Prisoners of Reason

No future

Prisoners of ReasonIs capitalism inherently predatory? Must there be winners and losers? Is public interest outdated and free-riding rational? Is consumer choice the same as self-determination? Must bargainers abandon the no-harm principle? Prisoners of Reason recalls that classical liberal capitalism exalted the no-harm principle. Although imperfect and exclusionary, modern liberalism recognized individual human dignity alongside individuals' responsibility to respect others. Neoliberalism, by contrast, views life as ceaseless struggle. Agents vie for scarce resources in antagonistic competition in which every individual seeks dominance. This political theory is codified in non-cooperative game theory; the neoliberal citizen and consumer is the strategic rational actor. Rational choice justifies ends irrespective of means. Money becomes the medium of all value. Solidarity and good will are invalidated. Relationships are conducted on a quid pro quo basis. However, agents can freely opt out of this cynical race to the bottom by embracing a more expansive range of coherent action.




“In a deep re-thinking, S.M. Amadae shows that game-theoretic thinking, especially in the form of the Prisoner’s Dilemma, underpins not only American nuclear strategy, but neoliberalism in the domestic political economy and also multiple arguments from a different part of the political spectrum for the powerful role of institutions in international politics. Far from being value-neutral, this way of thinking has changed more than reflected much of American policy and life.”

Robert Jervis
Adlai E. Stevenson Professor of International Politics, Columbia University

“S.M. Amadae has a wonderfully arresting thesis concerning why winning the Cold War has proved so disappointing. Game theory’s strategic model of rational agency became the animating model of liberal society. We lost the Classical liberal ‘no-harm’ principle and gained the ‘no-holds barred’ premise of today’s neo-liberalism. This is a forensic analysis of how game theory has in this way led us astray.”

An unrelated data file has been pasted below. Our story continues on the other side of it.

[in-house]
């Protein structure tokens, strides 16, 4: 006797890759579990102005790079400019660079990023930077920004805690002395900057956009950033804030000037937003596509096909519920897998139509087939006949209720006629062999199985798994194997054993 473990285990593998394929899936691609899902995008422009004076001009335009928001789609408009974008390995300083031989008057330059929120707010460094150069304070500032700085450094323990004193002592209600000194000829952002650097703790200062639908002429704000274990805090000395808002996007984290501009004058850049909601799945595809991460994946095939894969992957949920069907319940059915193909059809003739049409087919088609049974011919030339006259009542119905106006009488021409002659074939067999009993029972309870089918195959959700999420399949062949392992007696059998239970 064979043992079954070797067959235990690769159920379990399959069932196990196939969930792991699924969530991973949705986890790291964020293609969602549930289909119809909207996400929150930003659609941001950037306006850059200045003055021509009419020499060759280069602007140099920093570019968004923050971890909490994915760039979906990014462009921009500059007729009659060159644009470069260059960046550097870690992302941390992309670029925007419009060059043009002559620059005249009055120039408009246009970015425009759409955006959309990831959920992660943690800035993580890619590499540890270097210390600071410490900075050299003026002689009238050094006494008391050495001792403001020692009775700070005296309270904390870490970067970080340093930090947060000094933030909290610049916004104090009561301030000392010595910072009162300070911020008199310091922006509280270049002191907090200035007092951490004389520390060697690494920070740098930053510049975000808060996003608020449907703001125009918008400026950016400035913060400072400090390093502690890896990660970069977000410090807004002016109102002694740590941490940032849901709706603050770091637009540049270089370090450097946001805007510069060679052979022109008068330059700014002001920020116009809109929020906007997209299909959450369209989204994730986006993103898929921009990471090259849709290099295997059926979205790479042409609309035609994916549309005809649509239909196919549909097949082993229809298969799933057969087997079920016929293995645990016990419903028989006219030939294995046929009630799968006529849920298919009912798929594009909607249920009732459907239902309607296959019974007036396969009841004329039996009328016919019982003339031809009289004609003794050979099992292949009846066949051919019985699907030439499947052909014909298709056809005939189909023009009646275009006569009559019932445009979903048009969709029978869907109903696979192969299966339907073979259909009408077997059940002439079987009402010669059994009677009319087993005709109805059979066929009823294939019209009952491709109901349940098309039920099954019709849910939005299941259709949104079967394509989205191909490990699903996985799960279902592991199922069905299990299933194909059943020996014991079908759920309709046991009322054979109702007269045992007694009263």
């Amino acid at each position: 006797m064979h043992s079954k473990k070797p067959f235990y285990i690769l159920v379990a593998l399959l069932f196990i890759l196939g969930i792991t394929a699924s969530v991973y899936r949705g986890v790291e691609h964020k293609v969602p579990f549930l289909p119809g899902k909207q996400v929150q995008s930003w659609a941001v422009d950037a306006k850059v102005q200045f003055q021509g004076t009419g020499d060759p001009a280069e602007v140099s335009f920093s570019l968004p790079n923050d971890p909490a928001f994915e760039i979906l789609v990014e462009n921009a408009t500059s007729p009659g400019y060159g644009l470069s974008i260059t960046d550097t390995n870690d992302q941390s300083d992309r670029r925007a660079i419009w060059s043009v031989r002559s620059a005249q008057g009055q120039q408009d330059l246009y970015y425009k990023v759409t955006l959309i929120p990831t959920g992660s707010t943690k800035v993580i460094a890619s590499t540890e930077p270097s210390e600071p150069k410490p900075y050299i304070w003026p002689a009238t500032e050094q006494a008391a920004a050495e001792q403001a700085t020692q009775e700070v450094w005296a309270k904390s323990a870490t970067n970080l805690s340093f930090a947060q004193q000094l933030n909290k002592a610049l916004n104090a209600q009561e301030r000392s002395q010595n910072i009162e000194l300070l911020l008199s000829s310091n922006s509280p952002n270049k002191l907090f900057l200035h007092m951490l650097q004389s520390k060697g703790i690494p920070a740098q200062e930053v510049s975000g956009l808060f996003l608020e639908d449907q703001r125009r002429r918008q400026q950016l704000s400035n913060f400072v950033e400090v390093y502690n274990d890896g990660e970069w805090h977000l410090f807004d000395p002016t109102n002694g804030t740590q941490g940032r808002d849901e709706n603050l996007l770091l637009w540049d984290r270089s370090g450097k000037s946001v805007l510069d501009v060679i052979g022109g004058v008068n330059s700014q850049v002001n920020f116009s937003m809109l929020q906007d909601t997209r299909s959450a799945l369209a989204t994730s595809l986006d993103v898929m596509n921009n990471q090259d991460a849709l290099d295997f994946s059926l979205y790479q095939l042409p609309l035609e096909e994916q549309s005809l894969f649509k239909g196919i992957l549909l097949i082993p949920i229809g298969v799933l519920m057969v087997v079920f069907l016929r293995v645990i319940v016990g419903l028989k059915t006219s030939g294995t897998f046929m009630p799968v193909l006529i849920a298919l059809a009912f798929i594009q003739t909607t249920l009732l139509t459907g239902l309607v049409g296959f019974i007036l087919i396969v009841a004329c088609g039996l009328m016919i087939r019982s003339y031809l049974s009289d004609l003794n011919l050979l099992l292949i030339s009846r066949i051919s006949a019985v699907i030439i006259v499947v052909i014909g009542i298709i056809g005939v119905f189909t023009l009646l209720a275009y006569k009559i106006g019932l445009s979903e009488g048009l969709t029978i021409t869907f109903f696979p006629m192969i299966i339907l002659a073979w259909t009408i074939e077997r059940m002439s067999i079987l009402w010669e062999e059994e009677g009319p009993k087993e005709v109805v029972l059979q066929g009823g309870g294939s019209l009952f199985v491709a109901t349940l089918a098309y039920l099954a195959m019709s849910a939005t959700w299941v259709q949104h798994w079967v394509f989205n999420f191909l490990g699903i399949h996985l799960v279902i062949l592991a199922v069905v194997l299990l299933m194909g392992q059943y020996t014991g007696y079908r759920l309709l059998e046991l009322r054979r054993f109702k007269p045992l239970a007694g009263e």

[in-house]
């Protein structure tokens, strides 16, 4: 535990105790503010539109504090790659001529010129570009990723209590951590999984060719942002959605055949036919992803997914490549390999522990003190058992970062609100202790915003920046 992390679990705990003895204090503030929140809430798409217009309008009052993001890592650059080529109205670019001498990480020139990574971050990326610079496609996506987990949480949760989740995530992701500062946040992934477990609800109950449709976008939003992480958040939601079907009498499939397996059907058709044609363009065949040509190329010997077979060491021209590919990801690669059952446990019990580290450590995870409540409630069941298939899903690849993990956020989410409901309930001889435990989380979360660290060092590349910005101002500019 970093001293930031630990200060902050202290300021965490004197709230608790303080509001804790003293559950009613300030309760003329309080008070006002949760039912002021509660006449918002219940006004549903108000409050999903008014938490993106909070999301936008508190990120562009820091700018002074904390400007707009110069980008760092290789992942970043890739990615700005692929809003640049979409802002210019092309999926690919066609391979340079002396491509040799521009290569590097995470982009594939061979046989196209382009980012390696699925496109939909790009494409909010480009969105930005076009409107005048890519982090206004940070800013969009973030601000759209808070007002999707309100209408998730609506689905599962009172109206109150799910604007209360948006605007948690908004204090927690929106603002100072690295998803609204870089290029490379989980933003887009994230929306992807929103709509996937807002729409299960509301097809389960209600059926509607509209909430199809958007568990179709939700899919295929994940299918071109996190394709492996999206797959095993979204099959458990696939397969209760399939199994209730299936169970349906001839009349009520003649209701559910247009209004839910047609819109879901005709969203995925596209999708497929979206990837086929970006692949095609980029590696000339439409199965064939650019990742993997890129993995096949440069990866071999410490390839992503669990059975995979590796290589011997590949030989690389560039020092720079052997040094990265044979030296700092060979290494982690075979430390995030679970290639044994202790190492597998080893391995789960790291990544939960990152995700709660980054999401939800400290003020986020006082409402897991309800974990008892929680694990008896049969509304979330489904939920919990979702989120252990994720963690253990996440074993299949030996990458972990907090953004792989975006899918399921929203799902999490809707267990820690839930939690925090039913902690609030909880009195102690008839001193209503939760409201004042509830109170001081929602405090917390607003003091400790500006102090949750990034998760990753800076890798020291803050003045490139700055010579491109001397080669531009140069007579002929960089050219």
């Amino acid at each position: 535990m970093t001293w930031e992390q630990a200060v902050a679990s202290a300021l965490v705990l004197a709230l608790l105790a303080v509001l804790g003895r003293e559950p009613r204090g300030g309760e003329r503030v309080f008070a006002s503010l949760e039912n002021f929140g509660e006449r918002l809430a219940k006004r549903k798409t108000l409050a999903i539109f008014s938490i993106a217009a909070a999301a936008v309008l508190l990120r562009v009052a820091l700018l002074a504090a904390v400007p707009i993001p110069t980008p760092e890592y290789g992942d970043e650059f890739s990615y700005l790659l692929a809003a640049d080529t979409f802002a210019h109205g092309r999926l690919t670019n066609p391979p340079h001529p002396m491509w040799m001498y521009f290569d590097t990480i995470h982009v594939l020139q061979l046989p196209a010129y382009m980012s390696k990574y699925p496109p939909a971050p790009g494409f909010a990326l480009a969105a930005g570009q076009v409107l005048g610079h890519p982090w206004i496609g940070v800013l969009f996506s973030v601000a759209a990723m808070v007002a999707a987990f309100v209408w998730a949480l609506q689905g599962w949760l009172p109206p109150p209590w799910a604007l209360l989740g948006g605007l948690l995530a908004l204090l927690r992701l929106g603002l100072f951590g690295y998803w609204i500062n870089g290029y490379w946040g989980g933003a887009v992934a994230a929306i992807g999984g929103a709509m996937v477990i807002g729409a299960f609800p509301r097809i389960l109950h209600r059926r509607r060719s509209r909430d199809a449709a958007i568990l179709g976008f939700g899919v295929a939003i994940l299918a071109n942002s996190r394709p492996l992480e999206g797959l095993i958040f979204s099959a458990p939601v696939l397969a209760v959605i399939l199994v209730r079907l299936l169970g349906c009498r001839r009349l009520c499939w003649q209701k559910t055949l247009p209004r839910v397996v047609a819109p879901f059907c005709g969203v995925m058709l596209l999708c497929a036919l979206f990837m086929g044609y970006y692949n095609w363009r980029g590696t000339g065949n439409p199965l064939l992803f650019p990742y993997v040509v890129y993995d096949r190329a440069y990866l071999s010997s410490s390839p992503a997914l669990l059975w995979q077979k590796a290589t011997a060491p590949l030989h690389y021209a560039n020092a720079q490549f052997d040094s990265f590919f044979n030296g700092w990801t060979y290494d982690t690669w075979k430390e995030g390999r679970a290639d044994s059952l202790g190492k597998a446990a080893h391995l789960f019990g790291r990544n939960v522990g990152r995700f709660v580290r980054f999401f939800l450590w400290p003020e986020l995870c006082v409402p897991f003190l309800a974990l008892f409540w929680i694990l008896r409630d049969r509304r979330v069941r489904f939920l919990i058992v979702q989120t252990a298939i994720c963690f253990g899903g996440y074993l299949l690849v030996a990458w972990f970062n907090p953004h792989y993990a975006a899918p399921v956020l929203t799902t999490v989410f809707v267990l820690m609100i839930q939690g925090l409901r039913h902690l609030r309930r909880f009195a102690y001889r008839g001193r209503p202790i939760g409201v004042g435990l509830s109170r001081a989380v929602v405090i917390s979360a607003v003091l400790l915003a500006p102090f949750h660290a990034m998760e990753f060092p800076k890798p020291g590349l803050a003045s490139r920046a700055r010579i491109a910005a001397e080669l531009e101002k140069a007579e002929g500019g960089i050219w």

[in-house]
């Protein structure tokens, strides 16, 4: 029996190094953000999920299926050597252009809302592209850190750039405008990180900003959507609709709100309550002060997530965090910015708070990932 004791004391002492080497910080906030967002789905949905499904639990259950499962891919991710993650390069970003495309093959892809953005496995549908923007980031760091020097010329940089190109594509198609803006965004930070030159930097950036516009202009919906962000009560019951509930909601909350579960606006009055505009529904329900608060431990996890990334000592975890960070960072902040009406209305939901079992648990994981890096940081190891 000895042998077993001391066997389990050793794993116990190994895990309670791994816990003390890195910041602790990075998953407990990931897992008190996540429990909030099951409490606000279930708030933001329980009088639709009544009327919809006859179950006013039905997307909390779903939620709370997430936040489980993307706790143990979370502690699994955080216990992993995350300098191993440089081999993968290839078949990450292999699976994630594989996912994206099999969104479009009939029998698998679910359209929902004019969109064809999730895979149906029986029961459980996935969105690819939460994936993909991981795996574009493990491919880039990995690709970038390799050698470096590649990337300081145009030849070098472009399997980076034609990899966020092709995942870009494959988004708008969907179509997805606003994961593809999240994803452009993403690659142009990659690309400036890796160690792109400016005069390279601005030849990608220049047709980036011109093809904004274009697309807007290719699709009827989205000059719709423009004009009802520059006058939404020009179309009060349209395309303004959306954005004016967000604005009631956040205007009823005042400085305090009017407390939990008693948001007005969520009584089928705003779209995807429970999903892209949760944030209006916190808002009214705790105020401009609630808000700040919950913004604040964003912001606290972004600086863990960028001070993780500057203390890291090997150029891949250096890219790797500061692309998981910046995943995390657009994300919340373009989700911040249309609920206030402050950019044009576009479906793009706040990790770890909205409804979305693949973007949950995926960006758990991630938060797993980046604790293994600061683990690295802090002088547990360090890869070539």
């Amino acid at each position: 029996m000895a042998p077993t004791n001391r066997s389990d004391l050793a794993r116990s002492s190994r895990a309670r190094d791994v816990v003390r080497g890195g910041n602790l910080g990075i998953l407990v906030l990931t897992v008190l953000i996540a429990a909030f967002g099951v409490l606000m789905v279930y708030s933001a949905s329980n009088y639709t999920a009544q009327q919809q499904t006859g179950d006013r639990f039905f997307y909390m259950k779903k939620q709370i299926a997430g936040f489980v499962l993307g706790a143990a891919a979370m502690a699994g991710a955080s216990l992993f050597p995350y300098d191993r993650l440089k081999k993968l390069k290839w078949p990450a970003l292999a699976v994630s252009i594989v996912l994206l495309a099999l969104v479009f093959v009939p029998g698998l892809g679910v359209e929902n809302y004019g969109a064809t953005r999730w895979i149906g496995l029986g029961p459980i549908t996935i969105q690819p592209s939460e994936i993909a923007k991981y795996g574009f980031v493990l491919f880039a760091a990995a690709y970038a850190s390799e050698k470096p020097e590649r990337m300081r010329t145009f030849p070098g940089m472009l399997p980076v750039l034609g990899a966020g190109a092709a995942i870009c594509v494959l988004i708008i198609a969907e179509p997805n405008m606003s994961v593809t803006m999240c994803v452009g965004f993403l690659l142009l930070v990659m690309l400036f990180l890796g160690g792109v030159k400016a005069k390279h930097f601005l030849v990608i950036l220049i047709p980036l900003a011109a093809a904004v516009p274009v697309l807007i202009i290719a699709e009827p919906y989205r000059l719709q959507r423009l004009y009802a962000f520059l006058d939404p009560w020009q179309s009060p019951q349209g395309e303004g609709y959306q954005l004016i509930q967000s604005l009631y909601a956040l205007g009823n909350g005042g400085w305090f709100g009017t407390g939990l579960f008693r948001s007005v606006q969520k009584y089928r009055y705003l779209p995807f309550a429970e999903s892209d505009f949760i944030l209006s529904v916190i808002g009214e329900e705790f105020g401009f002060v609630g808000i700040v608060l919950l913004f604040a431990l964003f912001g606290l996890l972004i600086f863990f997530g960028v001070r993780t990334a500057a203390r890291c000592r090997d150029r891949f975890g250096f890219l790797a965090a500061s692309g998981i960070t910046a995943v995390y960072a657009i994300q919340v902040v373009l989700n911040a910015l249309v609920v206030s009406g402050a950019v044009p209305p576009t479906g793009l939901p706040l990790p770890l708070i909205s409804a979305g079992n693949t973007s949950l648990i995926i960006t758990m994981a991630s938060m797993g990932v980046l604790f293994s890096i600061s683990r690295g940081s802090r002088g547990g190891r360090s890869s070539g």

Shaun Hargreaves Heap
Professor of Political Economy, King’s College London

“A groundbreaking study of the appalling political consequences of a disastrously impoverished and distressingly dominant understanding of human rationality.”

Stephen Holmes
Walter E. Meyer Professor of Law, NYU School of Law

“S.M. Amadae has written a fascinating account that links the most important recent advances in social science with major events in political, military, and intellectual history in the twentieth century. This book adds to our understanding of economic and social theories through an in-depth analysis of people involved and institutions of that time.”

Jerry Green
David A. Wells Professor of Political Economy; John Leverett Professor in the University

Chair of Ph.D. Program in Business Economics at the Harvard Business School, Harvard University

“Prisoners of Reason is an impressive, indeed encyclopedic, overview and critique of the use of game theory to analyze social and political life – from theory to policy. Even those of us friendly to game-theoretic analysis will better appreciate its limits and abuses, and the narrow view of human motivation with which it has been too-often associated.”

Gerald Gaus
James E. Rogers Professor of Philosophy, University of Arizona

“Prisoners of Reason is a remarkable combination of the insights of game theory and political philosophy, especially as applied to the problem of nuclear deterrence.  Thoroughly researched and insightfully argued, it probes and criticizes the basic assumptions that are embedded in the modern analysis of international relations.  In doing so, it reveals neglected opportunities for how we can think about cooperation and accommodation in an increasingly dangerous era of world politics.”

Michael W. Doyle
Columbia University
Director, Columbia Global Policy Initiative